Several years ago, when Oprah Winfrey turned 60 years old, she penned an insightful memoir called "What I Know For Sure." I love her words of wisdom in the book, especially her advice on the importance of working hard and "playing/resting well." She calls this the "yin and yang of a balanced life."
Like Oprah, I take my job ... and my pleasures... very seriously. I work hard but I also play well and rest well. Working hard to attain something you want, a goal or financial security, is a good thing. Playing well, doing something you love with a sweet contentment in your heart and soul, serves as a positive force in one's life. And resting well completes the balance, bringing tranquility and peace.
Doing everything from laughing, loving, or eating with gusto ... playing well... allows us to exist in a state of joyous bloom.
Playing well doesn’t have to be complicated. For me, it can be a simple moment of gratitude for a shared cup of coffee with my husband. Or an inspirational walk with my dogs on a sunlit wooded trail in East Harbor State Park. Reading recipes is a form of mindful meditation for me, and the sizzle of freshly chopped vegetables as I prepare our meal is a reminder of how bountiful my life is.
Of course, playing well can be decadent, too. A divinely prepared birthday feast at my favorite restaurant, Chez Francois in Vermilion, is a moment of culinary joy. Practicing restorative yoga on the warm sand of a Maui beach leaves me steeped in joyful bloom. Sunbathing on an anchored skiff atop the Cerulean waters off the coast of Italy? It is a moment of most healing rest.
Travel is my most favorite form of playing well. American travel journalist, Jonah Lehrer says, “We travel because we need to, because distance and difference are the secret tonic to creativity. When we get home, home is still the same, but something in our minds has changed and that changes everything."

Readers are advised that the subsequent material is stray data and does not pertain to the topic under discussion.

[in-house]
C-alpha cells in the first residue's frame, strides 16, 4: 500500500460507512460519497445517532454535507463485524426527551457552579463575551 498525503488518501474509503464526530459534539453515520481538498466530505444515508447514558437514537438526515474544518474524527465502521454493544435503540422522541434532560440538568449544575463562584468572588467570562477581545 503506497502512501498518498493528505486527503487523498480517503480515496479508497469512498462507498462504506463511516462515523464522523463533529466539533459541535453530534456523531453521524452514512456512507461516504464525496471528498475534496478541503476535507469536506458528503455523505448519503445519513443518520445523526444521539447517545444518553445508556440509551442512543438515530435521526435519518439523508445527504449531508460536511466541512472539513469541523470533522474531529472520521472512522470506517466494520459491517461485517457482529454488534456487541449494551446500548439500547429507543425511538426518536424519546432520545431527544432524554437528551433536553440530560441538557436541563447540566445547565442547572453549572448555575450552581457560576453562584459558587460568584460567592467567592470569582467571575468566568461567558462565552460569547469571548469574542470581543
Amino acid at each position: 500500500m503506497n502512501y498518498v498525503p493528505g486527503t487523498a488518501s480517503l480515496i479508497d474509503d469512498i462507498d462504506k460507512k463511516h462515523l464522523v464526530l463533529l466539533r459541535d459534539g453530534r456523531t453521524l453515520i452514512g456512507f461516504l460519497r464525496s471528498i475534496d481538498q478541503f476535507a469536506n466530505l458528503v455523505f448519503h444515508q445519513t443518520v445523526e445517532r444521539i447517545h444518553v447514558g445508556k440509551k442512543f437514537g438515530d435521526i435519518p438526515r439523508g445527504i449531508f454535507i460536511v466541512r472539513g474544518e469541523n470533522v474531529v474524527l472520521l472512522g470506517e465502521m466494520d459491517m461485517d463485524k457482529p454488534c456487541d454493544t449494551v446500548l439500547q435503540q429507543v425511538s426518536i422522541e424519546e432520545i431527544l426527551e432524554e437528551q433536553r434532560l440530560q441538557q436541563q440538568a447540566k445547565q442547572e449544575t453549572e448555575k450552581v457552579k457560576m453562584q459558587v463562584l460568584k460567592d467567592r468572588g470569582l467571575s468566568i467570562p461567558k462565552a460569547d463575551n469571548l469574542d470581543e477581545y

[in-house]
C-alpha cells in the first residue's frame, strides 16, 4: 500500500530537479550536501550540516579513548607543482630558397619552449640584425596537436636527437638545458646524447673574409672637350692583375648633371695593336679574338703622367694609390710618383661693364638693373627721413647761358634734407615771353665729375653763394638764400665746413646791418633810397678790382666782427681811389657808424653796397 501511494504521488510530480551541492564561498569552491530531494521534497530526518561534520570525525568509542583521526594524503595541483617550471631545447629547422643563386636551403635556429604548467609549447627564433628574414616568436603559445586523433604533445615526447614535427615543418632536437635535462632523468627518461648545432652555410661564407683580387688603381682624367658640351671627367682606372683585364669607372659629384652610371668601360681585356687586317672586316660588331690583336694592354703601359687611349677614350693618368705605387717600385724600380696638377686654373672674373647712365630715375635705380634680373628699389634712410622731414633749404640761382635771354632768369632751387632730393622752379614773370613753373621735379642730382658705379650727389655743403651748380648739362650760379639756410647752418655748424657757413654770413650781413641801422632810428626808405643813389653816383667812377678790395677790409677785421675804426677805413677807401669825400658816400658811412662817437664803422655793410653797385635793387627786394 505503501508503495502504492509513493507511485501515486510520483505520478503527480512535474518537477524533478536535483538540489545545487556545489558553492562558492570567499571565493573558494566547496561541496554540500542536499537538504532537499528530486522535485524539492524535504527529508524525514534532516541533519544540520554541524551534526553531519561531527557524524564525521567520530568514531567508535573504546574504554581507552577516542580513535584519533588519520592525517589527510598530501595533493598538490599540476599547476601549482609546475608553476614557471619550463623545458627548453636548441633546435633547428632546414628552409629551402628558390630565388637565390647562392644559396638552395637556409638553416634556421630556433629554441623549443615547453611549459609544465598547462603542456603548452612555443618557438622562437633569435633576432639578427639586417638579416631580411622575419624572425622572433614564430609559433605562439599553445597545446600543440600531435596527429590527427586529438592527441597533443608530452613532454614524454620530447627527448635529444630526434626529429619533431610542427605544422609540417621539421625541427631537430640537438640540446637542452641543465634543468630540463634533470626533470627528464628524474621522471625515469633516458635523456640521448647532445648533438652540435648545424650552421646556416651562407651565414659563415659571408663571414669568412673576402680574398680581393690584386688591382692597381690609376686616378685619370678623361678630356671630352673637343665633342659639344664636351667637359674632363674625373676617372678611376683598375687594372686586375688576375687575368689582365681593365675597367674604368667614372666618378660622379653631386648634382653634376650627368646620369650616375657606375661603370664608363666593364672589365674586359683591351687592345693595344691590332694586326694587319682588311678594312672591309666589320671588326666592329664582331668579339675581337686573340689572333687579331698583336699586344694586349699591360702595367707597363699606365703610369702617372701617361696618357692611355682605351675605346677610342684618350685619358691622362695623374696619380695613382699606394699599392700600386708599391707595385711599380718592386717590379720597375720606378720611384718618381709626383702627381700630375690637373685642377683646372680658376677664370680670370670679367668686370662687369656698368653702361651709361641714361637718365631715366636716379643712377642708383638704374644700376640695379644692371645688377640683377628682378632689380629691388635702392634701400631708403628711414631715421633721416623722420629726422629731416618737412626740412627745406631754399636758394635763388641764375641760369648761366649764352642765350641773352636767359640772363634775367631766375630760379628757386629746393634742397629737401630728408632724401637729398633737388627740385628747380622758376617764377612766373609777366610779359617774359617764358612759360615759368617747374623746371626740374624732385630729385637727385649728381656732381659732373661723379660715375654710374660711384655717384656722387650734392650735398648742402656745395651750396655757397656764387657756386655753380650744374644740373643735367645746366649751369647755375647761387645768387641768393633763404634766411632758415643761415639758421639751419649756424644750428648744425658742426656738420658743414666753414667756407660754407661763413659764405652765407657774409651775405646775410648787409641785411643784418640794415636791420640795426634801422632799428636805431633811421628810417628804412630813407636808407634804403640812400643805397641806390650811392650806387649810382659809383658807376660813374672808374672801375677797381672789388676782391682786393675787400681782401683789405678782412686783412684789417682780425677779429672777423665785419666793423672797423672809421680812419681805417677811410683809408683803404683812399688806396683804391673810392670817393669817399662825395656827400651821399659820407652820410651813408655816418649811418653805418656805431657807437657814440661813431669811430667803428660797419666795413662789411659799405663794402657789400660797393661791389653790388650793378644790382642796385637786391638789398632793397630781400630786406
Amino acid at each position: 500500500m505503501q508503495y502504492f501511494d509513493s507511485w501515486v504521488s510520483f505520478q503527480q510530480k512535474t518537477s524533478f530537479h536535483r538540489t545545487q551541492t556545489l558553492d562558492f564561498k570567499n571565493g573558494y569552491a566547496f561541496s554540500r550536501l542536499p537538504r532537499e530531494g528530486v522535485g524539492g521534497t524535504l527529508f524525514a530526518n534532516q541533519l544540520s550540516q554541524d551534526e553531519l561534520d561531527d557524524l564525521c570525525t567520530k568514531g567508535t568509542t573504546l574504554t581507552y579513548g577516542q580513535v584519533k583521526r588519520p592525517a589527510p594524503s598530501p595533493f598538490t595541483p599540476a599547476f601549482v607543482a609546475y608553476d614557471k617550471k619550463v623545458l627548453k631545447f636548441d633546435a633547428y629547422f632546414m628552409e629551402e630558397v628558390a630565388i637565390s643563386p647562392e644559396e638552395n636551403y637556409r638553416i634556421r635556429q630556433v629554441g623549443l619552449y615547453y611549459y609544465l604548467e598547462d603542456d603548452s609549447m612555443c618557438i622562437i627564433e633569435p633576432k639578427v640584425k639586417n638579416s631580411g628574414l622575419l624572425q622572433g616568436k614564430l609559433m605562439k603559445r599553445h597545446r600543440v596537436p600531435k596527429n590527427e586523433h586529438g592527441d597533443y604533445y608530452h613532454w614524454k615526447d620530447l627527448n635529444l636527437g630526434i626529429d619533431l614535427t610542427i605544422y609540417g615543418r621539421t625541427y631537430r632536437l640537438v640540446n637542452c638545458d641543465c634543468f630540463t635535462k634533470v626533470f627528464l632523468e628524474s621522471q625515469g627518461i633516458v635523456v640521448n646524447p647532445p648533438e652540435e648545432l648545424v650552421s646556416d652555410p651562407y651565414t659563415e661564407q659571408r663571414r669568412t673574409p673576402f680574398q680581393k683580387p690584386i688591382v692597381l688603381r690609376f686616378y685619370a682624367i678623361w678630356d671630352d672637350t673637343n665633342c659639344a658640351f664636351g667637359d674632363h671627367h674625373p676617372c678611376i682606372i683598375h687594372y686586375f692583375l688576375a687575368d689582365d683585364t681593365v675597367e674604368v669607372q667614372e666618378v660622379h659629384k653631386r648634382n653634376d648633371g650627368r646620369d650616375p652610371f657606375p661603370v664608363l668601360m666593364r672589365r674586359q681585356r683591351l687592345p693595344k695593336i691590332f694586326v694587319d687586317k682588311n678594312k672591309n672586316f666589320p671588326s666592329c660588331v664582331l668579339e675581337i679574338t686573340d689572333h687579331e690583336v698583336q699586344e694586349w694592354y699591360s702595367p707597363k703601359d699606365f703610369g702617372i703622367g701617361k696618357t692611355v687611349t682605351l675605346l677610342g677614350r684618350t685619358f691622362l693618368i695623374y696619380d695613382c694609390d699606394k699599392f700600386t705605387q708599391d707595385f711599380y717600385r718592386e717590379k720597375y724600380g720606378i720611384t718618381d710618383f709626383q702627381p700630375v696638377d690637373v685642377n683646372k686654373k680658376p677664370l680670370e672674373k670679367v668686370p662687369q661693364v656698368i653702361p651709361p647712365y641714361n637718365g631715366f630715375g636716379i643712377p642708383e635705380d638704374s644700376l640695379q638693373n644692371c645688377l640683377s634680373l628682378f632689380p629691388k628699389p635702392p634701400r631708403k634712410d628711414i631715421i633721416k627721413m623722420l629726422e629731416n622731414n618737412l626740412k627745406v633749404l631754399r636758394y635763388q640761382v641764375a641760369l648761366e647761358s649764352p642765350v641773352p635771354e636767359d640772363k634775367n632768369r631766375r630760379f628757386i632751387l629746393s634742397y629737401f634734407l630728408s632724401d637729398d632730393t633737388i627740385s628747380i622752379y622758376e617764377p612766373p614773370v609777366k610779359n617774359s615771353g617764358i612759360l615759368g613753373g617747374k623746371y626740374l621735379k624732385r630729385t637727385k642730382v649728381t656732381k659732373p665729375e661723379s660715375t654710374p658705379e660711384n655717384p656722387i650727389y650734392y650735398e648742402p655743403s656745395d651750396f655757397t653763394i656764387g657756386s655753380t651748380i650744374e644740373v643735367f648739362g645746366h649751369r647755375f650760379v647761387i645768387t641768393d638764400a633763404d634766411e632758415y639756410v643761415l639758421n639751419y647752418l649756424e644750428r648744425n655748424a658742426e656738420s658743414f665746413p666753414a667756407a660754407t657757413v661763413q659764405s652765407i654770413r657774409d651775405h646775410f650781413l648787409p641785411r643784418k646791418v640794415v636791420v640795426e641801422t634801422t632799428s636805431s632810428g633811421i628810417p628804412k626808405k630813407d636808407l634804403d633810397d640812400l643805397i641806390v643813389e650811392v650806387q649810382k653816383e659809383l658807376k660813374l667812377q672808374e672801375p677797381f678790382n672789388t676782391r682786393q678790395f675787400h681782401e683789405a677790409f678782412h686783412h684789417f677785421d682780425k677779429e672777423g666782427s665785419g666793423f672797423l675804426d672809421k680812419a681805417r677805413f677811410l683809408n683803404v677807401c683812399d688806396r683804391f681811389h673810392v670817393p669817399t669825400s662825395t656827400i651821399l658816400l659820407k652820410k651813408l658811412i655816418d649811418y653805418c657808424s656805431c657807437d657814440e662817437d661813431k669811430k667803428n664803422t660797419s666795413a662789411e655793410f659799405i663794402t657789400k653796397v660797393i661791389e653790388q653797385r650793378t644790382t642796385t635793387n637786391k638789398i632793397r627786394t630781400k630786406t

Coming home from vacation is like coming out of Savasana and into fetal position - I feel reborn, deeply rested, and ready to let my creative juices flow again! We need the energy of pleasure and the energy of play to live well. It is the yin and yang of balance.
But if you seem to be working hard, with steam rolling out of both ears, struggling to keep all the balls in the air and finding no time for play, consider the Eisenhower Matrix, developed by our 34th President. During my working life when work has spilled over into my play, I’ve found it useful. It’s pretty simple. Sort the tasks and demands of your work life by urgency and importance using the following four key strategies:
DO FIRST (urgent and important, to be done today or soon)
DO LATER (not so urgent and important, can wait and be scheduled)
DELEGATE (ask for help from others to get it done)
ELIMINATE (neither urgent nor important, say no and don't do it at all)
The Eisenhower Matrix was developed over 60 years ago, and since then, studies have shown a person can free up as much as 10 extra hours a month using it! Just imagine how much YOGA you can do with an 10 extra hours per month. Or how many more of your son's baseball games you can attend. You'd find more time to linger at the art exhibit, visit your parents back home! Or go on that girl's retreat you've been talking about with college roommates. You may even use the extra time to do absolutely nothing.
Work well. Play well. Rest well. And Namaste well, lovelies!